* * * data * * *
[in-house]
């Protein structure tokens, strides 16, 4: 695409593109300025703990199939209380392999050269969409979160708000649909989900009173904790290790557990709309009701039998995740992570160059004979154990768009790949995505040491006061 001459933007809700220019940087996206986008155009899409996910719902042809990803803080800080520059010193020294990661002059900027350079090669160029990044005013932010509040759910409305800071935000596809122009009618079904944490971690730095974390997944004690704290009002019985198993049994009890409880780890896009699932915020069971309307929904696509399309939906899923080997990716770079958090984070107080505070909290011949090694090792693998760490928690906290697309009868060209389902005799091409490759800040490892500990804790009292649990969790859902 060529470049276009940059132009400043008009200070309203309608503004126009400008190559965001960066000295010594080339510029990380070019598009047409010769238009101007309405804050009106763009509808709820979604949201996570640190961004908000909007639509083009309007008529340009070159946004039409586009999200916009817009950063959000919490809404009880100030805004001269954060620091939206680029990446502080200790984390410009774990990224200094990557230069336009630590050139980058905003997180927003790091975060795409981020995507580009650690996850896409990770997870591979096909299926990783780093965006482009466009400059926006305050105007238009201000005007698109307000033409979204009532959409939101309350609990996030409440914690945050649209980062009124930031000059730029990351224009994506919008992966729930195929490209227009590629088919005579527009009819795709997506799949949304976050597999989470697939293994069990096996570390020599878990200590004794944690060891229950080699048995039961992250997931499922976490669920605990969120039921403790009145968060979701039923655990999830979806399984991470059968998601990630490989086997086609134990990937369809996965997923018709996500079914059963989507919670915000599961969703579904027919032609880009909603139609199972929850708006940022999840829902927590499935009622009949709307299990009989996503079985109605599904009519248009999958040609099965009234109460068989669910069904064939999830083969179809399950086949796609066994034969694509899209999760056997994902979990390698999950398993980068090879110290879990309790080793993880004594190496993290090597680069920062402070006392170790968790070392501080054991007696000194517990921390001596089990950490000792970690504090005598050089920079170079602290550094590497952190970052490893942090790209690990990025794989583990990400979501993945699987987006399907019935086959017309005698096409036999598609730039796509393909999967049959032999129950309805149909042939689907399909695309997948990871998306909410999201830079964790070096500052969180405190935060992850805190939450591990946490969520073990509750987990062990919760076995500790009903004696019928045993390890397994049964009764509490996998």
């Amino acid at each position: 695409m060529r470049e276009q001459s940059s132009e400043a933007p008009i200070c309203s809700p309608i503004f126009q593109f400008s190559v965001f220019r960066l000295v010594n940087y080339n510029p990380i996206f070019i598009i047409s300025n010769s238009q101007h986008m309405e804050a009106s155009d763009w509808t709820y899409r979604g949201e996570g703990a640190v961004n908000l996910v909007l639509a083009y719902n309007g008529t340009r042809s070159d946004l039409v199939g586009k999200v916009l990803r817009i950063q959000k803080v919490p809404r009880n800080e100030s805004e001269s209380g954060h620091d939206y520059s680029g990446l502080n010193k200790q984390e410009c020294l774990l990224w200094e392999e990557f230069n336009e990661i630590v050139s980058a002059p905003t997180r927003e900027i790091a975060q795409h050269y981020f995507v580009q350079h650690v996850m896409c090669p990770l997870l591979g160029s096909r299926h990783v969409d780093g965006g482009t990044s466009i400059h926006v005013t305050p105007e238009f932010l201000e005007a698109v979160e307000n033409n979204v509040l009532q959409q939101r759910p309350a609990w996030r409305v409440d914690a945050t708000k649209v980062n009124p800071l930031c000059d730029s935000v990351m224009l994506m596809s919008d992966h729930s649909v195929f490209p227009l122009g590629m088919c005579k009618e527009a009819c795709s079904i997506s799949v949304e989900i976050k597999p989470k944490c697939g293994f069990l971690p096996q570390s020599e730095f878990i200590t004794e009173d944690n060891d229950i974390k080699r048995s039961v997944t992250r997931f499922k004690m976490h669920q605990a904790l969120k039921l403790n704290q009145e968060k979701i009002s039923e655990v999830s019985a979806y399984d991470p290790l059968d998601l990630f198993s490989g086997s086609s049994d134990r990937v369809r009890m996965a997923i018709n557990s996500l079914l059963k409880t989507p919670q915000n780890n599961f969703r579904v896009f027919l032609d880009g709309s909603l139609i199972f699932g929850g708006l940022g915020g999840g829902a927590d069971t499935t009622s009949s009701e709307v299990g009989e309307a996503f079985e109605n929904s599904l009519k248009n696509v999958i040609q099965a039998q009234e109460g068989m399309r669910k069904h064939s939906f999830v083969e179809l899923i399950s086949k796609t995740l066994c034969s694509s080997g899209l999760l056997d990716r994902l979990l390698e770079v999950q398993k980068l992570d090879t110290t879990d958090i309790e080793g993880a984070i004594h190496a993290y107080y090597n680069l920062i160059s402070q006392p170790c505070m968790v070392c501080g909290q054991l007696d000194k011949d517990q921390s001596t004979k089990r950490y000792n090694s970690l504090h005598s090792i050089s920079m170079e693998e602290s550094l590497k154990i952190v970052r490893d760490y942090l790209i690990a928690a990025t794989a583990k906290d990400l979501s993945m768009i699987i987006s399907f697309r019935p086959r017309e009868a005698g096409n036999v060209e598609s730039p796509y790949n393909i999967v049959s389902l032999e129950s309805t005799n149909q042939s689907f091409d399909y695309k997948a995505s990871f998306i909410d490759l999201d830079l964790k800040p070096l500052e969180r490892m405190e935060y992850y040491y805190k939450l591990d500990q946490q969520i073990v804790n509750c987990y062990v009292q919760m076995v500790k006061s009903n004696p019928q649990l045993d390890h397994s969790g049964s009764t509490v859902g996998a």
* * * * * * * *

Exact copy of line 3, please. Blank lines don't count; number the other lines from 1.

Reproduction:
């Amino acid at each position: 695409m060529r470049e276009q001459s940059s132009e400043a933007p008009i200070c309203s809700p309608i503004f126009q593109f400008s190559v965001f220019r960066l000295v010594n940087y080339n510029p990380i996206f070019i598009i047409s300025n010769s238009q101007h986008m309405e804050a009106s155009d763009w509808t709820y899409r979604g949201e996570g703990a640190v961004n908000l996910v909007l639509a083009y719902n309007g008529t340009r042809s070159d946004l039409v199939g586009k999200v916009l990803r817009i950063q959000k803080v919490p809404r009880n800080e100030s805004e001269s209380g954060h620091d939206y520059s680029g990446l502080n010193k200790q984390e410009c020294l774990l990224w200094e392999e990557f230069n336009e990661i630590v050139s980058a002059p905003t997180r927003e900027i790091a975060q795409h050269y981020f995507v580009q350079h650690v996850m896409c090669p990770l997870l591979g160029s096909r299926h990783v969409d780093g965006g482009t990044s466009i400059h926006v005013t305050p105007e238009f932010l201000e005007a698109v979160e307000n033409n979204v509040l009532q959409q939101r759910p309350a609990w996030r409305v409440d914690a945050t708000k649209v980062n009124p800071l930031c000059d730029s935000v990351m224009l994506m596809s919008d992966h729930s649909v195929f490209p227009l122009g590629m088919c005579k009618e527009a009819c795709s079904i997506s799949v949304e989900i976050k597999p989470k944490c697939g293994f069990l971690p096996q570390s020599e730095f878990i200590t004794e009173d944690n060891d229950i974390k080699r048995s039961v997944t992250r997931f499922k004690m976490h669920q605990a904790l969120k039921l403790n704290q009145e968060k979701i009002s039923e655990v999830s019985a979806y399984d991470p290790l059968d998601l990630f198993s490989g086997s086609s049994d134990r990937v369809r009890m996965a997923i018709n557990s996500l079914l059963k409880t989507p919670q915000n780890n599961f969703r579904v896009f027919l032609d880009g709309s909603l139609i199972f699932g929850g708006l940022g915020g999840g829902a927590d069971t499935t009622s009949s009701e709307v299990g009989e309307a996503f079985e109605n929904s599904l009519k248009n696509v999958i040609q099965a039998q009234e109460g068989m399309r669910k069904h064939s939906f999830v083969e179809l899923i399950s086949k796609t995740l066994c034969s694509s080997g899209l999760l056997d990716r994902l979990l390698e770079v999950q398993k980068l992570d090879t110290t879990d958090i309790e080793g993880a984070i004594h190496a993290y107080y090597n680069l920062i160059s402070q006392p170790c505070m968790v070392c501080g909290q054991l007696d000194k011949d517990q921390s001596t004979k089990r950490y000792n090694s970690l504090h005598s090792i050089s920079m170079e693998e602290s550094l590497k154990i952190v970052r490893d760490y942090l790209i690990a928690a990025t794989a583990k906290d990400l979501s993945m768009i699987i987006s399907f697309r019935p086959r017309e009868a005698g096409n036999v060209e598609s730039p796509y790949n393909i999967v049959s389902l032999e129950s309805t005799n149909q042939s689907f091409d399909y695309k997948a995505s990871f998306i909410d490759l999201d830079l964790k800040p070096l500052e969180r490892m405190e935060y992850y040491y805190k939450l591990d500990q946490q969520i073990v804790n509750c987990y062990v009292q919760m076995v500790k006061s009903n004696p019928q649990l045993d390890h397994s969790g049964s009764t509490v859902g996998a």